Brief history: About 15 years ago, I got a Nikon D40, and I took it everywhere I went for a few years. Eventually I wanted to get into video, so I "graduated" to a D5300. Soon after that, I stopped bringing my "big" camera everywhere I went. But over the past couple years, I've been getting back into it, and I've been encountering an issue that I'm not sure how to solve.
My problem: The pictures I take with my D5300 are often blown out, especially compared to my D40. I've tried shooting with the automatic settings, as well as adjusting my shutter speed, aperture, and ISO.
I thought I was going crazy, but today I took them both out for a spin to compare their pictures. Here are some examples:
(D40 on left, D5300 on right)
automatic, 1/320, f/9, iso 200, focal length 18mm
These were all shot in automatic mode, and all of the settings ended up the same. I also put my D5300 in manual mode to make sure the settings matched (shutter speed 1/320, aperture f/9, iso 200, focal length 18mm) but I got similarly washed-out results.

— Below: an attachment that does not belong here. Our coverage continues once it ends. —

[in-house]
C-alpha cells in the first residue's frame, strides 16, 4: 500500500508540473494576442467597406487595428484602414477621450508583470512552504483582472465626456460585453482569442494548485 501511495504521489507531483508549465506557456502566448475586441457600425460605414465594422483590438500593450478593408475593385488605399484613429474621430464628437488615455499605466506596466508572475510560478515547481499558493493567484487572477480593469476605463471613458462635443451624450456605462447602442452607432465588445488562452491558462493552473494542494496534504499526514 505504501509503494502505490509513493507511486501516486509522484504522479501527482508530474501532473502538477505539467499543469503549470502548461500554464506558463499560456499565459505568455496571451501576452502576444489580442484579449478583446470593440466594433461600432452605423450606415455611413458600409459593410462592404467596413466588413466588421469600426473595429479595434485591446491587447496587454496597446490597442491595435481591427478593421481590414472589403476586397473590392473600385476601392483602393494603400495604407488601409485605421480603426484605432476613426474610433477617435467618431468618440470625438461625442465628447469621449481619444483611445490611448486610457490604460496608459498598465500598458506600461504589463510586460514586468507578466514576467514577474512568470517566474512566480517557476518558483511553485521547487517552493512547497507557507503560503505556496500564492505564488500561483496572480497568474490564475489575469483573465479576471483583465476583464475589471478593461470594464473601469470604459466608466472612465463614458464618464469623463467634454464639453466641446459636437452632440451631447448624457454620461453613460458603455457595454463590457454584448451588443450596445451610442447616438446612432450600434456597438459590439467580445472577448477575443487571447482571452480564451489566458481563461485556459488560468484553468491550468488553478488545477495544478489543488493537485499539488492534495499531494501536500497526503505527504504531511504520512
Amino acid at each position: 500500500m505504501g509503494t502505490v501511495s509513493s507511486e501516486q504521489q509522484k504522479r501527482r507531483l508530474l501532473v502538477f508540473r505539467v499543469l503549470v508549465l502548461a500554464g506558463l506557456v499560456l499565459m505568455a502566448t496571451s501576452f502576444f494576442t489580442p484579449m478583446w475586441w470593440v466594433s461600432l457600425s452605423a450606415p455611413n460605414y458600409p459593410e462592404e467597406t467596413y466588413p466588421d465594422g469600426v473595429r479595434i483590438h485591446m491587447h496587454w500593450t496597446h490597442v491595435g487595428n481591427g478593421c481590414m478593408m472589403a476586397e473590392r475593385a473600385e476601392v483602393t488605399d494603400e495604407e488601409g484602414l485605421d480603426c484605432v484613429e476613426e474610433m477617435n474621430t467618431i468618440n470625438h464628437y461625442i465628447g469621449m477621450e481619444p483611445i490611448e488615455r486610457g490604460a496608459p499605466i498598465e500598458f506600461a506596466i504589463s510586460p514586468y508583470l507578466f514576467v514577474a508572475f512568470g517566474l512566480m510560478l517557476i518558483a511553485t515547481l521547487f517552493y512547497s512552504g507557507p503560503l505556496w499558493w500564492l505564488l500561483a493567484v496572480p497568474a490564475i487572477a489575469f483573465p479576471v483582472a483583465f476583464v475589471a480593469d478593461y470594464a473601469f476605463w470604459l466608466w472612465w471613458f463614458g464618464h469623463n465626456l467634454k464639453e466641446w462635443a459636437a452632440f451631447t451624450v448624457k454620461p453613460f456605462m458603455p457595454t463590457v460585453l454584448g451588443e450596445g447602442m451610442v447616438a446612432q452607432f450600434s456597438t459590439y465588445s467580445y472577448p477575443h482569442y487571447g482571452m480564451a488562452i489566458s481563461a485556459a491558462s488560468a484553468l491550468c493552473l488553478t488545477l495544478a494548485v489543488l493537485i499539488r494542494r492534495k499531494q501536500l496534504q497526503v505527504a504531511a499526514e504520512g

The effect isn't super obvious, but it's enough that I'm feeling pretty discouraged from taking my D5300 out. I feel like I could "trust" my D40 more back in the day.
Is there another setting I should be adjusting? Or am I just bad at cameras?
I read through all of the answers, tried applying the advice, and took my cameras out for another spin.
First, I don't think my aperture stop down lever is bent. Here is my aperture diaphragm at f/3.5, f/4, f/4.5, and f/5:
It's a little hard to tell, but I can definitely see the aperture diaphragm changing, especially between f3.5 and f5.
Next, I made sure that "Active D-lighting" was disabled and that my exposure compensation was set to 0, and I took my cameras out for another test run. The photos from the D5300 are still blown out compared to the D40:
(Again, D40 on left, D5300 on right)
Automatic, 1/400, f/10, iso 200, focal length 18mm
Automatic, 1/250, f/8, iso 200, focal length 18mm
If nothing else, I've definitely convinced myself that I'm not just imagining the difference.